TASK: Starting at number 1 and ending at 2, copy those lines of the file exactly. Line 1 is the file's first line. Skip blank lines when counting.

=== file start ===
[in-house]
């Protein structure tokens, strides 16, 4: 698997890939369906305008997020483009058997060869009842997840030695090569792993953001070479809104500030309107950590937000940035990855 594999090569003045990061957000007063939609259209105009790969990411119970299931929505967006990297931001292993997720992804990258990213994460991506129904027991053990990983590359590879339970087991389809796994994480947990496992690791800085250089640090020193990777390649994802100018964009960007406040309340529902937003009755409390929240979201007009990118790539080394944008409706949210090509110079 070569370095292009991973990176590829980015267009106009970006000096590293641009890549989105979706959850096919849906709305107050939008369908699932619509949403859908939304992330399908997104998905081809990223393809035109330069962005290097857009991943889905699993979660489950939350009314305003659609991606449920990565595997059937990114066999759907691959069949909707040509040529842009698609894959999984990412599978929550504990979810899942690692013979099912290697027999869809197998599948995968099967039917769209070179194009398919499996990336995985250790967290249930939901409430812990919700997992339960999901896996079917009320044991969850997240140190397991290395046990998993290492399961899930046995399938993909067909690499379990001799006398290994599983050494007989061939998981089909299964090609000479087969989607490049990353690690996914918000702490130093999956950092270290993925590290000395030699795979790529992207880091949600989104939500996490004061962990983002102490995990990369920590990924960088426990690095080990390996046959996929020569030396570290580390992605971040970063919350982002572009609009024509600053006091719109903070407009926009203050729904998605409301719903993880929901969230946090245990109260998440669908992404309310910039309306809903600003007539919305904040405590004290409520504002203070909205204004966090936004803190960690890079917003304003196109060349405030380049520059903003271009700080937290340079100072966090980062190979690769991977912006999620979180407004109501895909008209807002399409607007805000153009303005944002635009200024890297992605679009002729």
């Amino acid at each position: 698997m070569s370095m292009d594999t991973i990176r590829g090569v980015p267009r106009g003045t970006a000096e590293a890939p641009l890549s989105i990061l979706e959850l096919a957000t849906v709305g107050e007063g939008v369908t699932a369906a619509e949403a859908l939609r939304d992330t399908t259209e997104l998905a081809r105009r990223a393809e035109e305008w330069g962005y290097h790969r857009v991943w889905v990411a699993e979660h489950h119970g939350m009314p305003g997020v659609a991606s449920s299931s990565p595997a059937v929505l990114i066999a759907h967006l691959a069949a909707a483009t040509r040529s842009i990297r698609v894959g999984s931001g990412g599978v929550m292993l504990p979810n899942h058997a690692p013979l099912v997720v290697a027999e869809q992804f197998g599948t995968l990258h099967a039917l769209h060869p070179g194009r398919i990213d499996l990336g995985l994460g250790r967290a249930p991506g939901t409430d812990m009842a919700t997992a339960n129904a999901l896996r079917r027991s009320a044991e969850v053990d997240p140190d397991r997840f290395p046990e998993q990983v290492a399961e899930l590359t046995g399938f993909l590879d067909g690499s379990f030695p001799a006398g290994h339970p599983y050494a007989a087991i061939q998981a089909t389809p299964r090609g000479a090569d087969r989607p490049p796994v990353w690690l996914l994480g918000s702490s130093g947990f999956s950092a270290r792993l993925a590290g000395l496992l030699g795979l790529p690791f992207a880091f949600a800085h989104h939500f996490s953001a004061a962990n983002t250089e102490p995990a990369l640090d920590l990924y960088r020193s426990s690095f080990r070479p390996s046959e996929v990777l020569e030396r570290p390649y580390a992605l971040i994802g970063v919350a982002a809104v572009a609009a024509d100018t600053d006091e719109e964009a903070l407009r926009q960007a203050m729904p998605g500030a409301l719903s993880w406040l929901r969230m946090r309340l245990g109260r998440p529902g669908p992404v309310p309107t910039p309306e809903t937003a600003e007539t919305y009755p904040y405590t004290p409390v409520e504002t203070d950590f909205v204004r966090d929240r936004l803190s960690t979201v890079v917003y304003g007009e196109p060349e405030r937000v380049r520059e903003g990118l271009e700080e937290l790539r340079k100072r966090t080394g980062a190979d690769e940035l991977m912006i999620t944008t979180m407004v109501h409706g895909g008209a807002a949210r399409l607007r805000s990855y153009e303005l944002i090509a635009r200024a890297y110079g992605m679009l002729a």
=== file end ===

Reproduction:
[in-house]
């Protein structure tokens, strides 16, 4: 698997890939369906305008997020483009058997060869009842997840030695090569792993953001070479809104500030309107950590937000940035990855 594999090569003045990061957000007063939609259209105009790969990411119970299931929505967006990297931001292993997720992804990258990213994460991506129904027991053990990983590359590879339970087991389809796994994480947990496992690791800085250089640090020193990777390649994802100018964009960007406040309340529902937003009755409390929240979201007009990118790539080394944008409706949210090509110079 070569370095292009991973990176590829980015267009106009970006000096590293641009890549989105979706959850096919849906709305107050939008369908699932619509949403859908939304992330399908997104998905081809990223393809035109330069962005290097857009991943889905699993979660489950939350009314305003659609991606449920990565595997059937990114066999759907691959069949909707040509040529842009698609894959999984990412599978929550504990979810899942690692013979099912290697027999869809197998599948995968099967039917769209070179194009398919499996990336995985250790967290249930939901409430812990919700997992339960999901896996079917009320044991969850997240140190397991290395046990998993290492399961899930046995399938993909067909690499379990001799006398290994599983050494007989061939998981089909299964090609000479087969989607490049990353690690996914918000702490130093999956950092270290993925590290000395030699795979790529992207880091949600989104939500996490004061962990983002102490995990990369920590990924960088426990690095080990390996046959996929020569030396570290580390992605971040970063919350982002572009609009024509600053006091719109903070407009926009203050729904998605409301719903993880929901969230946090245990109260998440669908992404309310910039309306809903600003007539919305904040405590004290409520504002203070909205204004966090936004803190960690890079917003304003196109060349405030380049520059903003271009700080937290340079100072966090980062190979690769991977912006999620979180407004109501895909008209807002399409607007805000153009303005944002635009200024890297992605679009002729």